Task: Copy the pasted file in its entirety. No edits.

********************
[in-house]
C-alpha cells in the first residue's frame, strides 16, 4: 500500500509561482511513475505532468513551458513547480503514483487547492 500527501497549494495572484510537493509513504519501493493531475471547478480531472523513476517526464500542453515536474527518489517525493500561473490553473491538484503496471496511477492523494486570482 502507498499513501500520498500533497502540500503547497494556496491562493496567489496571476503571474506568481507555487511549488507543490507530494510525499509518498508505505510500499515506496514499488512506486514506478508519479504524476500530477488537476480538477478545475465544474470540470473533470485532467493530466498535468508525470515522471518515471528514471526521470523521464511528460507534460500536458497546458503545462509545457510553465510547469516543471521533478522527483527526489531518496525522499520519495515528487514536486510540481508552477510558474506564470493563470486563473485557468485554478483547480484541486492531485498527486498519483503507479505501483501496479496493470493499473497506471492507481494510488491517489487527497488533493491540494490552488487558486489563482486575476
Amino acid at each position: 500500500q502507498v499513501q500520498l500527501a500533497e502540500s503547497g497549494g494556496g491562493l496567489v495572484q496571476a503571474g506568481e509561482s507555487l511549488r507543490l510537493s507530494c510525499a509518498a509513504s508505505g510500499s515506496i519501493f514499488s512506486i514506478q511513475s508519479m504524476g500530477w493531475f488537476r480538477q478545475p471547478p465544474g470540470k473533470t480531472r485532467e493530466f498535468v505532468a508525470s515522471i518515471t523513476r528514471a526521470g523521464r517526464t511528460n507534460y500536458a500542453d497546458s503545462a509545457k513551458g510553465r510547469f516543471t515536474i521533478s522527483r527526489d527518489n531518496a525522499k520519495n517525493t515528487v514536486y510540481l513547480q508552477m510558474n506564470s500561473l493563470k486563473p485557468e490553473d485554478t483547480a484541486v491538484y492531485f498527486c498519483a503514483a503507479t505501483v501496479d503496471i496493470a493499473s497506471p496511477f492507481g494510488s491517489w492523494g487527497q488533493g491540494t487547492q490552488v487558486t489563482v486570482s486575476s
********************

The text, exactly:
[in-house]
C-alpha cells in the first residue's frame, strides 16, 4: 500500500509561482511513475505532468513551458513547480503514483487547492 500527501497549494495572484510537493509513504519501493493531475471547478480531472523513476517526464500542453515536474527518489517525493500561473490553473491538484503496471496511477492523494486570482 502507498499513501500520498500533497502540500503547497494556496491562493496567489496571476503571474506568481507555487511549488507543490507530494510525499509518498508505505510500499515506496514499488512506486514506478508519479504524476500530477488537476480538477478545475465544474470540470473533470485532467493530466498535468508525470515522471518515471528514471526521470523521464511528460507534460500536458497546458503545462509545457510553465510547469516543471521533478522527483527526489531518496525522499520519495515528487514536486510540481508552477510558474506564470493563470486563473485557468485554478483547480484541486492531485498527486498519483503507479505501483501496479496493470493499473497506471492507481494510488491517489487527497488533493491540494490552488487558486489563482486575476
Amino acid at each position: 500500500q502507498v499513501q500520498l500527501a500533497e502540500s503547497g497549494g494556496g491562493l496567489v495572484q496571476a503571474g506568481e509561482s507555487l511549488r507543490l510537493s507530494c510525499a509518498a509513504s508505505g510500499s515506496i519501493f514499488s512506486i514506478q511513475s508519479m504524476g500530477w493531475f488537476r480538477q478545475p471547478p465544474g470540470k473533470t480531472r485532467e493530466f498535468v505532468a508525470s515522471i518515471t523513476r528514471a526521470g523521464r517526464t511528460n507534460y500536458a500542453d497546458s503545462a509545457k513551458g510553465r510547469f516543471t515536474i521533478s522527483r527526489d527518489n531518496a525522499k520519495n517525493t515528487v514536486y510540481l513547480q508552477m510558474n506564470s500561473l493563470k486563473p485557468e490553473d485554478t483547480a484541486v491538484y492531485f498527486c498519483a503514483a503507479t505501483v501496479d503496471i496493470a493499473s497506471p496511477f492507481g494510488s491517489w492523494g487527497q488533493g491540494t487547492q490552488v487558486t489563482v486570482s486575476s